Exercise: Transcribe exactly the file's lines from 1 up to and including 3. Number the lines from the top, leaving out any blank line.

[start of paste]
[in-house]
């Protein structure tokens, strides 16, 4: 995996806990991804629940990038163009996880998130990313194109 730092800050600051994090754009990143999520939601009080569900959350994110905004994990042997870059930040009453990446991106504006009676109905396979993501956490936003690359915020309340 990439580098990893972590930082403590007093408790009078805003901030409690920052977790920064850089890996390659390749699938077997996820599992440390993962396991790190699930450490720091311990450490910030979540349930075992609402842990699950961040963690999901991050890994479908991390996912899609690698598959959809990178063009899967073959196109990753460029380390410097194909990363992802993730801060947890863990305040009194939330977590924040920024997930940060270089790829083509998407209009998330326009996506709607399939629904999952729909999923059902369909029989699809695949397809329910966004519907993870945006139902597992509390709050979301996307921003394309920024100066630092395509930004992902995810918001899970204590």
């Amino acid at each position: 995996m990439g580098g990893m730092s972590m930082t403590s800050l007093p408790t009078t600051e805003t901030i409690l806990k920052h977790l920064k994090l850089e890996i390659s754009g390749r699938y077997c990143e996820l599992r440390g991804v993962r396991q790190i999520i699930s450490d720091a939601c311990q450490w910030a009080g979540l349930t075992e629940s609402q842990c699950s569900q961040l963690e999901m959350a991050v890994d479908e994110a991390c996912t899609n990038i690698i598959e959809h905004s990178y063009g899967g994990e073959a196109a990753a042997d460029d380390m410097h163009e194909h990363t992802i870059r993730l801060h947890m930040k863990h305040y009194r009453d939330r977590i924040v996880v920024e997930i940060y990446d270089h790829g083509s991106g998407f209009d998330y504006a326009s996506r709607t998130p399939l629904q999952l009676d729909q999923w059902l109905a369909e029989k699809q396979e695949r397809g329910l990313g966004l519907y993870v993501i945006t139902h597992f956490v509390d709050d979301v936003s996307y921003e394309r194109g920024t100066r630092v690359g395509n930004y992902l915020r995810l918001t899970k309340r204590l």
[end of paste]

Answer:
[in-house]
């Protein structure tokens, strides 16, 4: 995996806990991804629940990038163009996880998130990313194109 730092800050600051994090754009990143999520939601009080569900959350994110905004994990042997870059930040009453990446991106504006009676109905396979993501956490936003690359915020309340 990439580098990893972590930082403590007093408790009078805003901030409690920052977790920064850089890996390659390749699938077997996820599992440390993962396991790190699930450490720091311990450490910030979540349930075992609402842990699950961040963690999901991050890994479908991390996912899609690698598959959809990178063009899967073959196109990753460029380390410097194909990363992802993730801060947890863990305040009194939330977590924040920024997930940060270089790829083509998407209009998330326009996506709607399939629904999952729909999923059902369909029989699809695949397809329910966004519907993870945006139902597992509390709050979301996307921003394309920024100066630092395509930004992902995810918001899970204590």
């Amino acid at each position: 995996m990439g580098g990893m730092s972590m930082t403590s800050l007093p408790t009078t600051e805003t901030i409690l806990k920052h977790l920064k994090l850089e890996i390659s754009g390749r699938y077997c990143e996820l599992r440390g991804v993962r396991q790190i999520i699930s450490d720091a939601c311990q450490w910030a009080g979540l349930t075992e629940s609402q842990c699950s569900q961040l963690e999901m959350a991050v890994d479908e994110a991390c996912t899609n990038i690698i598959e959809h905004s990178y063009g899967g994990e073959a196109a990753a042997d460029d380390m410097h163009e194909h990363t992802i870059r993730l801060h947890m930040k863990h305040y009194r009453d939330r977590i924040v996880v920024e997930i940060y990446d270089h790829g083509s991106g998407f209009d998330y504006a326009s996506r709607t998130p399939l629904q999952l009676d729909q999923w059902l109905a369909e029989k699809q396979e695949r397809g329910l990313g966004l519907y993870v993501i945006t139902h597992f956490v509390d709050d979301v936003s996307y921003e394309r194109g920024t100066r630092v690359g395509n930004y992902l915020r995810l918001t899970k309340r204590l």